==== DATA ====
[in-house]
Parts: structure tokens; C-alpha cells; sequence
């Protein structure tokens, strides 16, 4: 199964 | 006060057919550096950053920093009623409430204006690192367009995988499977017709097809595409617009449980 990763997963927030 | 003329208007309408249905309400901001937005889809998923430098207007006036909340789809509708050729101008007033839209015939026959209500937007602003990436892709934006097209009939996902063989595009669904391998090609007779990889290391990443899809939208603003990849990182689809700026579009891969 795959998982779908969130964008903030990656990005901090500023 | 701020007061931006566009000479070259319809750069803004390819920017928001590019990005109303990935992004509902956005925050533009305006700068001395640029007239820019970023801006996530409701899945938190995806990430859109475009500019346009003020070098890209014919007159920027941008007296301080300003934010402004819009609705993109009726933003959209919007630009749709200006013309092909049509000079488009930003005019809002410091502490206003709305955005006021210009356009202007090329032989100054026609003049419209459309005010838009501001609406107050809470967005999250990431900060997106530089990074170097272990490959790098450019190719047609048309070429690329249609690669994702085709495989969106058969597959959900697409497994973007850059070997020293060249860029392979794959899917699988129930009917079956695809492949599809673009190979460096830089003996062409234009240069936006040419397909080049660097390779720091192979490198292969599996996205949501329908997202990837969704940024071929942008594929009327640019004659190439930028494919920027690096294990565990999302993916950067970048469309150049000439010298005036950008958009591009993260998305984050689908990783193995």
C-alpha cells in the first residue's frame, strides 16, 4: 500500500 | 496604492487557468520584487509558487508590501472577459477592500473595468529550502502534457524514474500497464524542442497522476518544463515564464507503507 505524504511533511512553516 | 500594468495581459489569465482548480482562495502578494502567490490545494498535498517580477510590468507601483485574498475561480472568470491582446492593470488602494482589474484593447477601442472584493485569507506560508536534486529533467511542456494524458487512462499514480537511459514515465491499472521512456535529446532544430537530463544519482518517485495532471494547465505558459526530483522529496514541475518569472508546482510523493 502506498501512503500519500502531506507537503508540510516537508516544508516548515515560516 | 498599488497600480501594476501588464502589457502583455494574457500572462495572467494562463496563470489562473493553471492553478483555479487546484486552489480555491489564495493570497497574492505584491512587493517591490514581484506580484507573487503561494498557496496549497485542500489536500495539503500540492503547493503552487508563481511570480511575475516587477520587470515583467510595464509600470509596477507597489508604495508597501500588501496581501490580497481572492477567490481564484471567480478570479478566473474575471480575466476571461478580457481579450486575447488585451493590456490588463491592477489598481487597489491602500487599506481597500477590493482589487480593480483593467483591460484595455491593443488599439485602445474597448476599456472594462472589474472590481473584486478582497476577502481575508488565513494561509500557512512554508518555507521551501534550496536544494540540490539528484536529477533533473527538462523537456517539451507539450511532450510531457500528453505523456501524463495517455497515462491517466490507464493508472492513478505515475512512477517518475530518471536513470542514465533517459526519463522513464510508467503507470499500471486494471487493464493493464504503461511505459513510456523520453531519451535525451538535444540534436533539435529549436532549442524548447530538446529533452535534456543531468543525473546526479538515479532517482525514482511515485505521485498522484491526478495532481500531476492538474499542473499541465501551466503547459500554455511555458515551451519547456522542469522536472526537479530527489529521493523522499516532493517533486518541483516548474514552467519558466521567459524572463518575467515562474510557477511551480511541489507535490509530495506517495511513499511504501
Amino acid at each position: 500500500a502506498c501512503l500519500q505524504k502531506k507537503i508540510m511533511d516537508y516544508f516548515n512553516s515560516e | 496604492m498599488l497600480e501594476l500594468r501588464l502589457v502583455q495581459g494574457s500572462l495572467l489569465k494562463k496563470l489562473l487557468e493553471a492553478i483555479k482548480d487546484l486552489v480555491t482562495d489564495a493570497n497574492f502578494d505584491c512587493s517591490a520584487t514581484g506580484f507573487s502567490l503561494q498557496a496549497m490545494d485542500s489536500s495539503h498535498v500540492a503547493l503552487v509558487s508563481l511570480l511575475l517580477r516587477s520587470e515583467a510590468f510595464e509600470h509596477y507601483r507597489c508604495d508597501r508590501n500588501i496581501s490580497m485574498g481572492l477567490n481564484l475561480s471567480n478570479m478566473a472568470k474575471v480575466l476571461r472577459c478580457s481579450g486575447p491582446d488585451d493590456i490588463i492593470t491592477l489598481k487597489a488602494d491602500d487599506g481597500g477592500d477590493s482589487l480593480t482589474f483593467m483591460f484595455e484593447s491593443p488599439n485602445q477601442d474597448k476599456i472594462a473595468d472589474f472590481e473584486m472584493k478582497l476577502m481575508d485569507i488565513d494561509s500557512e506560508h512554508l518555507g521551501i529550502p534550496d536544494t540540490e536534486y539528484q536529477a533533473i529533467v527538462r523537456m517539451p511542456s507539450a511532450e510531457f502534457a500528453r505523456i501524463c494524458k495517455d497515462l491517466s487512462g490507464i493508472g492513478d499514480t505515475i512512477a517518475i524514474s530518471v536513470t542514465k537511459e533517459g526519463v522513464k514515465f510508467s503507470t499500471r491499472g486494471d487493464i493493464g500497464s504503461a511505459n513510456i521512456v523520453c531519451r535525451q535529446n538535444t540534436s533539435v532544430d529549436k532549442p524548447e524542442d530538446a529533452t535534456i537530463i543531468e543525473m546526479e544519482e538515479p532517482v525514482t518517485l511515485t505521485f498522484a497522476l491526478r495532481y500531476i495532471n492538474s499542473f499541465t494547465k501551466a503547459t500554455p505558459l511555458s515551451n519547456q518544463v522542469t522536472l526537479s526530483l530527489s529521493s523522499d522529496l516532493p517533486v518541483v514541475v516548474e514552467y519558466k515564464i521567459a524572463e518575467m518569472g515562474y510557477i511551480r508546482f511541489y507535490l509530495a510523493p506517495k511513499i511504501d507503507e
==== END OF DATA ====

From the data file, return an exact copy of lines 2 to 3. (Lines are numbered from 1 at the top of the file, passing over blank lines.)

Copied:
Parts: structure tokens; C-alpha cells; sequence
């Protein structure tokens, strides 16, 4: 199964 | 006060057919550096950053920093009623409430204006690192367009995988499977017709097809595409617009449980 990763997963927030 | 003329208007309408249905309400901001937005889809998923430098207007006036909340789809509708050729101008007033839209015939026959209500937007602003990436892709934006097209009939996902063989595009669904391998090609007779990889290391990443899809939208603003990849990182689809700026579009891969 795959998982779908969130964008903030990656990005901090500023 | 701020007061931006566009000479070259319809750069803004390819920017928001590019990005109303990935992004509902956005925050533009305006700068001395640029007239820019970023801006996530409701899945938190995806990430859109475009500019346009003020070098890209014919007159920027941008007296301080300003934010402004819009609705993109009726933003959209919007630009749709200006013309092909049509000079488009930003005019809002410091502490206003709305955005006021210009356009202007090329032989100054026609003049419209459309005010838009501001609406107050809470967005999250990431900060997106530089990074170097272990490959790098450019190719047609048309070429690329249609690669994702085709495989969106058969597959959900697409497994973007850059070997020293060249860029392979794959899917699988129930009917079956695809492949599809673009190979460096830089003996062409234009240069936006040419397909080049660097390779720091192979490198292969599996996205949501329908997202990837969704940024071929942008594929009327640019004659190439930028494919920027690096294990565990999302993916950067970048469309150049000439010298005036950008958009591009993260998305984050689908990783193995």